Remember that old device, the 5-in-1 portable fan that would come with a light, FM, radio and an alarm clock? The diary of debutant Innassi Pandian feels a bit similar and is certainly equally masterful.
If I had to describe the film, I would go, ‘a supernatural, emotional police procedural thriller with some romance and humour’, and even then, it feels inadequate. The Diary is an all-in-one version of a feature film, which distinguishes every genre.
Director: Innasi Pandian
Cast: Arulnithi, Pavitra Marimuthu, Sha Ra, Chamso
Usually, when a movie goes genre-hopping like a diary, the ride feels bumpy, and in the worst cases, everything is bulldozed over. The Diary dodges this problem through witty writing and clever choices. For example, instead of throwing in slapstick comedy, Inasi chooses dark comedy and puts a satirical figure in danger. Multifaceted characters facilitate constant changes in style. This includes the infamous car thief, who is hurt by his childhood; Bahadur Vardhan; And the funniest of them all, a man whose personal mission is to complete before dawn.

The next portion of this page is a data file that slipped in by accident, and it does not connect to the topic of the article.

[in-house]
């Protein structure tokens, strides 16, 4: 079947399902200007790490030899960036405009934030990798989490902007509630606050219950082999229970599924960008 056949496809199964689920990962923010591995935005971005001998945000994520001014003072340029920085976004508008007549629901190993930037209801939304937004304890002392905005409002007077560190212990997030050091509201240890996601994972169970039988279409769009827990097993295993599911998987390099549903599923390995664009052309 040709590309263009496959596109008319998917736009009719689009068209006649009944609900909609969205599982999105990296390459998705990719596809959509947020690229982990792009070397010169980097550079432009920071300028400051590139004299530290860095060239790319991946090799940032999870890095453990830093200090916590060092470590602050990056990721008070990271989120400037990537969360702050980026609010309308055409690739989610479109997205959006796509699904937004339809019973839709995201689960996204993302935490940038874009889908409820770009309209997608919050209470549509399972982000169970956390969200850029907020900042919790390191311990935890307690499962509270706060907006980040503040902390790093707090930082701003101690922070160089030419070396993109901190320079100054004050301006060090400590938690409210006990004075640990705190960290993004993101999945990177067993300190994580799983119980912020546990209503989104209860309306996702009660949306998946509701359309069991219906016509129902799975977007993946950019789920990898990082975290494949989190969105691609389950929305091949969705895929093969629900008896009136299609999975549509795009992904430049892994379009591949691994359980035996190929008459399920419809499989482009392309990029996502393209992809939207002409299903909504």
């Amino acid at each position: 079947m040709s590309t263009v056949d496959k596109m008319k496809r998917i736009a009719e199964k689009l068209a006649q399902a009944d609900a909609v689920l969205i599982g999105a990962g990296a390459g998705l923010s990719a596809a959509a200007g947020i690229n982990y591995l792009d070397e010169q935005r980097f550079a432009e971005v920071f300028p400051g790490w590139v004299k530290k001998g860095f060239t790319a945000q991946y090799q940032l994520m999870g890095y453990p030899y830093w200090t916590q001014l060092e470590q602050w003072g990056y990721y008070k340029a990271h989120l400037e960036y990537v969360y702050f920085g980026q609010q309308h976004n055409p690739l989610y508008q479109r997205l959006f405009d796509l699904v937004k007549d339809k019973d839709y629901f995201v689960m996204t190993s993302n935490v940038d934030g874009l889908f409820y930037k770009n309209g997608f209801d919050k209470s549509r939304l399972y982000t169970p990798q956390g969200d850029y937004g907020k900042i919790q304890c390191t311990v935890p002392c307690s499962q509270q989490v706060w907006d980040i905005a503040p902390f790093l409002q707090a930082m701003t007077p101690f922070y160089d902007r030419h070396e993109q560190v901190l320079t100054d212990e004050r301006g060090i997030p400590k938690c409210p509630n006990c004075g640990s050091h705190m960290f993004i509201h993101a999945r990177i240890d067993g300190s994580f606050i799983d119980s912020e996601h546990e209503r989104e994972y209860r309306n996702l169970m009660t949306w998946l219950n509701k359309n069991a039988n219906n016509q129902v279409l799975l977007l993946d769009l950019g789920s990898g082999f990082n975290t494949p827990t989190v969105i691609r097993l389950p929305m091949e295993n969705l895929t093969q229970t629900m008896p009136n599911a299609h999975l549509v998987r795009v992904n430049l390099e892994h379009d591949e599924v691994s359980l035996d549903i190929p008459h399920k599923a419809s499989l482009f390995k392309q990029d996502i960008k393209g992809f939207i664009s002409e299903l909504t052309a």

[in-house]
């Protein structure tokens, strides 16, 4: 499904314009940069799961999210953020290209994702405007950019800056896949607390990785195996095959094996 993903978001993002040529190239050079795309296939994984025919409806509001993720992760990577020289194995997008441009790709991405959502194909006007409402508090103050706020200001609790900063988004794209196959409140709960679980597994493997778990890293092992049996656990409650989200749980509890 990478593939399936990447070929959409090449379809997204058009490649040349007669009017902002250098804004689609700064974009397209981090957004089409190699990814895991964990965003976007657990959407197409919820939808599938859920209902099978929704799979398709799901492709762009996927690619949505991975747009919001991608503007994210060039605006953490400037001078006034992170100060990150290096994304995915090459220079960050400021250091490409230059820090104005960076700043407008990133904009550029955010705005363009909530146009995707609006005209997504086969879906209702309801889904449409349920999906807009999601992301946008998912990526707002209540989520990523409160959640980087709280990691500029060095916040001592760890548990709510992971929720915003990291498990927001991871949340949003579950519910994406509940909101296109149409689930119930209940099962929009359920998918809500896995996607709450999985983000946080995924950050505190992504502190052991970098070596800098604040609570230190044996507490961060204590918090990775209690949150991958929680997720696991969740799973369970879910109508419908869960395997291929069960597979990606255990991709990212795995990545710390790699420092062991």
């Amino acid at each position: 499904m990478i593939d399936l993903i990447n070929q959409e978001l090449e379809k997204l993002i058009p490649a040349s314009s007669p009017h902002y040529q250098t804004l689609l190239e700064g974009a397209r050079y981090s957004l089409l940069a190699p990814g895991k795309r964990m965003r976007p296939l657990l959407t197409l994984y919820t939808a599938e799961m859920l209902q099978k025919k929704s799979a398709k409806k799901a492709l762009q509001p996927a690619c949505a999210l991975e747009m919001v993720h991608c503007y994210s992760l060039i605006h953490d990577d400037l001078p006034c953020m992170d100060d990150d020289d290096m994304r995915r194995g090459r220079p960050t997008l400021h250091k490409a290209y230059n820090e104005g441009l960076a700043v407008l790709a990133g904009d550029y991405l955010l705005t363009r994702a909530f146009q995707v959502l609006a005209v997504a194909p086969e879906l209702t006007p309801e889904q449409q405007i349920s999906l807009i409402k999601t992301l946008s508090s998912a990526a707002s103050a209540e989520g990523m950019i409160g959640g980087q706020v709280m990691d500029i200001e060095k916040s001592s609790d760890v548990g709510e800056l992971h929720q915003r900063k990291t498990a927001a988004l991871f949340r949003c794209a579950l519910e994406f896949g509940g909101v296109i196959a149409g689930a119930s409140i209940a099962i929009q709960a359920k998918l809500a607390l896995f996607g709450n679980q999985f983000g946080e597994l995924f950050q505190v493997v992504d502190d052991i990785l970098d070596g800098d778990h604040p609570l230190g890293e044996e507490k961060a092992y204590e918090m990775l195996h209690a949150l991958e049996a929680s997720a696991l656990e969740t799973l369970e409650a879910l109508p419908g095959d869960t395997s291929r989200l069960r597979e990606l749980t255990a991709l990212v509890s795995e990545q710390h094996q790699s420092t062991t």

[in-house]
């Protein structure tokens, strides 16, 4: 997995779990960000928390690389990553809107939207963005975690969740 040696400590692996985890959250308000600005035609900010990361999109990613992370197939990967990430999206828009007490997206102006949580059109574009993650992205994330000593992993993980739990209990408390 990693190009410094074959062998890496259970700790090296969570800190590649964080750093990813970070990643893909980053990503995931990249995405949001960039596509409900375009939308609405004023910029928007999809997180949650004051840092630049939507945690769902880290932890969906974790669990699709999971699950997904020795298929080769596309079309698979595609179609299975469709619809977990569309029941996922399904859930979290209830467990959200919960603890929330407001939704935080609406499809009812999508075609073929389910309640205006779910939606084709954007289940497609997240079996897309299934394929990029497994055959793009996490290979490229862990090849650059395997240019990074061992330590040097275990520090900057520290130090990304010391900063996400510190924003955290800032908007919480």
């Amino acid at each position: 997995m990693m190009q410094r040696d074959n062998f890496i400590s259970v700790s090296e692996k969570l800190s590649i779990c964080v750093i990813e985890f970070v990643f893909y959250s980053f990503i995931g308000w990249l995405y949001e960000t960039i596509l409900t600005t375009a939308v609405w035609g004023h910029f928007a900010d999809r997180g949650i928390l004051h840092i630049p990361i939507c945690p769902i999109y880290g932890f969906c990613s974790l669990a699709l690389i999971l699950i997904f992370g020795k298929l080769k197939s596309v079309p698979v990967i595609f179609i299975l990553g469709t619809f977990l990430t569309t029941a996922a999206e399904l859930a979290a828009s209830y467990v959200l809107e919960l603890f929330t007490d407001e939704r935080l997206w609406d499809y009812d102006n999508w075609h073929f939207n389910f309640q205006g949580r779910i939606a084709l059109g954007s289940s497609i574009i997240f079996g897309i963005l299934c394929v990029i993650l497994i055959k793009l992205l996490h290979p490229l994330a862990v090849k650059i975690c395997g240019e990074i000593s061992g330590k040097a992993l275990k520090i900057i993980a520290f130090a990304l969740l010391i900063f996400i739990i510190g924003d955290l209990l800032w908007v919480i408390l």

Setting the mood is an important component to make any thriller entertaining and here, cinematographer Arvind Singh and composer Ron Ethan Yohan do a great job. They make sure that the occasional deviate from the original story doesn’t end as hiccups.
Arulnithi is extremely confident as the dutiful SI Vardhan. He gave his career best performance in Diary and broke the second-half syndrome (where the final act ruins the film), which had plagued some of his previous films such as D Block and Dejavu. I also thoroughly enjoyed Sha Ra’s comedy, and the sequence where he gets tired of supernatural happenings and starts abusing is a blast.
However the diary is not free from defects. The ideas for the emotional parts are interesting, but the execution is melodramatic. So often, the film overfeeds information in the form of callback shots and verbose dialogues. I also did not like how the female lead, Pavitra Marimuthu, is written as a caricature, both as a cop and a romantic interest.
The enjoyment of a diary depends on what you want in the movies. If you can’t stand the rut and expect your thrillers to be faithful to the genre, The Diary may be bugging you. However, if you don’t mind the unpredictability, the film has the potential to take you on a crazy ride. In the hands of a laid-back writer, this film might have failed to work. However, Inasi shy away from the appropriateness in this film by clearly defining the atmosphere of the story. Putting this story in a hill station means you understand why the bus has to keep going, why the phone calls don’t work.
While Vardhan is looking for the criminals in this film, I was busy in my search for the relevance of the title of the film – even though there is a monologue that tries to justify it. Though given the idyllic mix of genres and the chaos within this film, a better title could have been Another Household Stuff… Mixie.
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